Mayweather -Maidana 2: To box or not to box that is the question?

Floyd Mayweather and Marcos Maidana will meet once again at the MGM Grand Garden Arena this Saturday night live on Showtime PPV. Will Chino’s melee create “Mayhem”, or will it be muscle memory for the money man?

Damn near everyone is convinced that Floyd Mayweather will do a number on Marcos Maidana in the rematch. Isn’t this the same sentiment most fans had prior to the first go round? Maidana was a huge underdog at the sports book, ranging from 12-1 all the way up to 15-1 on a few betting website.

Even though Marcos gave Floyd by far his toughest and roughest fight of his career, barley any one gives him a real chance to get the job done against the future Hall-of-famer.

The first match-up can be separated in to two different fights, the 1st-five rounds and the last seven. That’s not to say either fighter won all of those rounds early or late.

For the first five rounds Maidana controlled distance and pace, with Floyd unable to find much space for clean-punching. Marcos landed to body in combination, and to the head with left hooks and jack-hammer right hands. Mayweather did his best to weather the storm, making progress with a jab to the stomach.

The last seven rounds it was Mayweather who controlled the pace and distance. He mixed in subtle movement making him miss and paying for it. There were moments when Floyd was backing Maidana up, landing heavy shots downstairs, counter left hooks, and straight right hands upstairs.

With such a spirited performance by both men it makes me wonder why Maidana isn’t considered more of a threat to dethrone the P-4-P king. As the old saying goes in boxing, once a counterpuncher figures a fighter out, it’s a wrap. (Ok, so I updated it, sue me)

This time around Mayweather won’t need as much time to calibrate and measure his punches. Plus, Floyd should be sharper in the rematch, having only been out of the gym for a few months, instead of a much longer September to May break between fights.

Maidana’s trainer, Robert Garcia has made some adjustment in camp. One key element for the Argentine will be his weight. Gone from this camp is the world-renowned strength and conditioning coach, Alex Ariza. Ariza is master at building up his fighter’s body and conditioning. His best work was clearly with Manny Pacquiao and Julio Cesar Chavez Jr.

Both those fighters were able to add on excessive amounts of weight to their frame on the night of the fight. It wasn’t just dead weight which would make most fighters sluggish or even chubby. Their speed and strength were at full capacity even with the added 15-20 pounds.

Garcia claims that carrying the extra weight backfired, and the sole reason for Chino wearing down a bit in the second-half of the fight. Maidana does not fear Mayweather’s strength or power, so for this fight Garcia wants his fighter to be faster, allowing Chino to maintain his frenetic pace for the whole fight.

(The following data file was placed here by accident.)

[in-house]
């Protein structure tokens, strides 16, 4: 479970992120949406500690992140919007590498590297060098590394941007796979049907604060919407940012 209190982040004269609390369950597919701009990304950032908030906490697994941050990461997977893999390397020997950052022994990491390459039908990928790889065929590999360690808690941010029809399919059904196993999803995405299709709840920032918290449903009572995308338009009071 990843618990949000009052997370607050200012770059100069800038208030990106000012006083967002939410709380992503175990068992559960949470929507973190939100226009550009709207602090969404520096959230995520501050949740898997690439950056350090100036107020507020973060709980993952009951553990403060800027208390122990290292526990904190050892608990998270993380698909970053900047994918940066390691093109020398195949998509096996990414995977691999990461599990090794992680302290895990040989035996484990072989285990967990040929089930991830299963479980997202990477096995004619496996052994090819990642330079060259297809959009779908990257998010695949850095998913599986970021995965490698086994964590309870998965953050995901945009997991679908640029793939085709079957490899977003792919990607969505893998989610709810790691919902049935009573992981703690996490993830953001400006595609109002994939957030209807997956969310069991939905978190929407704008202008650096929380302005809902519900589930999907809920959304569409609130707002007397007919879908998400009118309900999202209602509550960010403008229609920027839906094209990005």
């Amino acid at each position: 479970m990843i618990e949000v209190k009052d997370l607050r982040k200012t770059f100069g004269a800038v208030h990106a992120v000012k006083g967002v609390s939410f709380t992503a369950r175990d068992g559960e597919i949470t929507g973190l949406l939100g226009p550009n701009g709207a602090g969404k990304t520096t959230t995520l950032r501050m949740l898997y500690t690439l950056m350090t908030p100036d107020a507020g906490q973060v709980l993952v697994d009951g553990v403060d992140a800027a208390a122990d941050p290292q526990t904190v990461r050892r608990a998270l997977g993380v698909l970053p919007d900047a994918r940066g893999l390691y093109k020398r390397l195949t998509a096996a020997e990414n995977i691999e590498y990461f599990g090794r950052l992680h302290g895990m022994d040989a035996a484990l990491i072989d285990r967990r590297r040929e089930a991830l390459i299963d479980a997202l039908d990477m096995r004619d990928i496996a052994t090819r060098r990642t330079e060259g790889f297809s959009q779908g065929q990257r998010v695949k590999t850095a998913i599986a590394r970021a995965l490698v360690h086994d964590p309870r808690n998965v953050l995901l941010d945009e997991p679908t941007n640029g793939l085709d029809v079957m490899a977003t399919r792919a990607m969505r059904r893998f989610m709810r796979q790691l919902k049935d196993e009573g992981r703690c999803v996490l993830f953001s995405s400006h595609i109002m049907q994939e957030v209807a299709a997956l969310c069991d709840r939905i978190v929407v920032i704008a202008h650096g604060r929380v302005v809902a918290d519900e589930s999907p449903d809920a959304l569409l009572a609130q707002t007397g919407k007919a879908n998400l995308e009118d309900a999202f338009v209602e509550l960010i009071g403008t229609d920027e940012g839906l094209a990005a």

On paper Garcia’s audible makes sense. The flip-side to that theory would be Mayweather’s body attack being the main reason why his fighter slowed. Nearly every time Floyd landed a stiff jab or hooks with both hands to the body, it stopped Maidana in his tracks, or knocked him off balance forcing him to reset on offense.

What will each fighter have to do to get their hands raised? It’s simple. The same thing they did in May but this time more of it. It’s rare that a rematch lives up to the first bout and maybe that’s the reason so many fans favor Mayweather for part two. One thing we’ll find out on Saturday night will be if Floyd was really fighting a fan-friendly style like he eluded too, or was it simply Maidana’s style that forced Floyd to stand and fight.

Maidana will have to make it a rough-and-tumble contest on again. This time the odds have improved for Maidana as a betting underdog. But, you can bet-your-bottom-dollar the odds that he will be able to get away with foul play the way he did in their first meeting have skyrocketed in the rematch. There’s no doubt in my mind that referee Kenny Bayless will be more involved from the get-go, obviously that would favor the champ.

This fight will feature similar results in the way of entertainment. That’s the main reason why I was really happy heading in to the first fight and still can’t wait to see the second fight. Marcos Maidana brings a winning mind-frame to go along with smothering pressure, and knockout power in both hands. Those facts alone make the rematch worth watching.

I expect this fight to play-out similar to the majority of Floyd’s fights. Not that I see a complete white-washing, like he has done too many of his past opponents. What I mean is we will see more movement out of Mayweather early on rather than the midway point. He usually chooses to stick-and-move on the outside in the early goings remaining patient.

Than he begins to close the distance, just lingering on the outskirts of the pocket, outside of his opponents range but close enough for him to unload. Once he has a fighters timing, it won’t be long before you see Floyd standing right in front of his man. In the pocket behind that shoulder-roll defense, combined with accurate neck-snapping punches.

Will Maidana have his share of oh-shit moments, yep, just not enough of them to come away victorious.
My official prediction is Floyd Mayweather by Unanimous Decision.

Written by Chris Carlson Owner and Host of Rope A Dope Radio Blogtalkradio.com/ropeadoperadio & Follow Chris on Twitter @RopeADopeRadio

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